23 March 2018 Representatives from LIFE projects converged on Madrid, Spain, on 13-14 March to discuss the impact of rising temperatures on agriculture and forestry in the Mediterranean. The two-day platform meeting drew on expertise from LIFE projects, EU policy makers, local authorities and stakeholders in the agro-forest sector to tackle the impact of climate change in an area notoriously exposed to its effects.
The event, organised by Spanish NGO Fundación Global Nature and supported by the European Agency of Small and Medium-Sized Enterprises (EASME) and the Directorate-General for Climate Action of the European Commission, singled out solutions to help farms and forests adapt to southern Europe’s shifting climate.
From extreme weather events to forest fires, climate change has hit the Mediterranean hard in recent years. According to the latest report from the International Panel on Climate Change, the region is among the most vulnerable in the world to the impacts of global warming.
This is bad news for local farms and forests that depend on stable weather conditions to produce food and timber. Climate-driven drought, forest fires, rising sea levels, increasing salinisation and invasive pests are now threatening these resources and the livelihood of Mediterranean communities.
The meeting in Madrid took stock of the situation on the ground and sketched out the path ahead. Thaïs Leray from the European Commission’s Directorate General for Climate Action notably explained why it is urgent to both cut greenhouse gas emissions to prevent unmanageable impacts in the future, while at the same time adapting to climate change in order to manage unavoidable ones.
Solutions on the ground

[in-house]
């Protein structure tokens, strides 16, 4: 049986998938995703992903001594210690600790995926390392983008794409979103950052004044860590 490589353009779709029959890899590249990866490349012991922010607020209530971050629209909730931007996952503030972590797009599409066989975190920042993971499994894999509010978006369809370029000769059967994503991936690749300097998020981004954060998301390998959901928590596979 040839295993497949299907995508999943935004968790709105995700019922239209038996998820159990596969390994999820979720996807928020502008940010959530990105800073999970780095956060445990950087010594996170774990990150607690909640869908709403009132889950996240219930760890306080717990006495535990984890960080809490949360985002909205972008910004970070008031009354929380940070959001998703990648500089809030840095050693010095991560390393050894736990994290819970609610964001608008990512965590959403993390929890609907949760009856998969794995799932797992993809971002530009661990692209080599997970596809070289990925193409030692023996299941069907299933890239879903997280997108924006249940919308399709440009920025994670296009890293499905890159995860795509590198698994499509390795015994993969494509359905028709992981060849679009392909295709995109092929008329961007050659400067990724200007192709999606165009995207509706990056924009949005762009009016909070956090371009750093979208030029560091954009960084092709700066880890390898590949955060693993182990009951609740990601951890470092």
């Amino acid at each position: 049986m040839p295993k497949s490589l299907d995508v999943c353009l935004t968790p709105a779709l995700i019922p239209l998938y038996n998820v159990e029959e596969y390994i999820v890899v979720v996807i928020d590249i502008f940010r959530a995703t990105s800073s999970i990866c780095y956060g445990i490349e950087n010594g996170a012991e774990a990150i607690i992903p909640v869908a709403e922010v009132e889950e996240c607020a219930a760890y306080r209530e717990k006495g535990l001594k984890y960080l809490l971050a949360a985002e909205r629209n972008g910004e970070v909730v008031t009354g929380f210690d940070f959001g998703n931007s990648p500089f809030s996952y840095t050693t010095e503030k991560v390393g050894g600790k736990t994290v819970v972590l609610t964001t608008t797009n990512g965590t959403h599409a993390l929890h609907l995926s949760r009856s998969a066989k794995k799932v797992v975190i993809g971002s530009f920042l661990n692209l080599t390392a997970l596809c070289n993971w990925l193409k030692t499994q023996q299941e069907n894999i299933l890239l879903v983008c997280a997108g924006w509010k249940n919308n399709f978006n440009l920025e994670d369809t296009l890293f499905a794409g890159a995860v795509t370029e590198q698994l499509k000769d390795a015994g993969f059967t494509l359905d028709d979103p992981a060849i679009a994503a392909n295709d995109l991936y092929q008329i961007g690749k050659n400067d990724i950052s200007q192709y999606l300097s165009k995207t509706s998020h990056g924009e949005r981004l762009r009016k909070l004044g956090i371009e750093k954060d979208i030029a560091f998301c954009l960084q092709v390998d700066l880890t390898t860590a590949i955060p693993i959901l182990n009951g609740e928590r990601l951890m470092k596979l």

Her message resonated with an audience implementing climate adaptation measures in their daily work. In addition to the LIFE programme’s contribution to protecting the environment, Senior Project Adviser at EASME, Joelle Noirfalisse, reminded its funding beneficiaries of the role that they play in illustrating the EU’s support for people’s initiatives. “You are crucial in identifying challenges,” she said.
Researchers and conservationists also presented satellite databases, modelling tools and other high-tech instruments to help farmers and forest managers monitor changing weather conditions and climate trends on site. Dick Dee, Deputy Head of the Copernicus Climate Change Service showcased how the European Union’s Earth observation programme could help farmers and forest managers better adapt to the consequences of climate change, and tackle some of its causes.
“Farming and forestry are unique in that they both depend on climate conditions and can contribute to stabilising them,” said Nicola Di Virgilio from the European Commission’s Directorate General for Agriculture and Rural Development. Prominent examples figured among the projects led by members of the audience.
The LIFE Enerbioscrub project, whose work participants at the platform meeting observed on-site on 14 March, is reducing the risk of forest fires by removing flammable scrubs from Spanish forests and turning them into marketable fuels.
LIFE AGRI ADAPT is testing ways of safeguarding 120 farms across Europe to increase the resilience of EU crops and livestock to climate change. Its results could help integrate climate adaptation into existing EU laws and funding rules, and raise awareness of its importance in agricultural circles.
These are just two examples of how the EU is helping its agricultural and forestry sector deal with climate change. The platform meeting gave representatives from dozens of LIFE projects the opportunity to discuss best practices and share their insight with policy makers, government agencies, farmer and forestry associations, and industry.
At the event, delegates met in working groups specialised on increasing the climate resilience of Mediterranean farms and forests, implementing adaptation policies and engaging with stakeholders.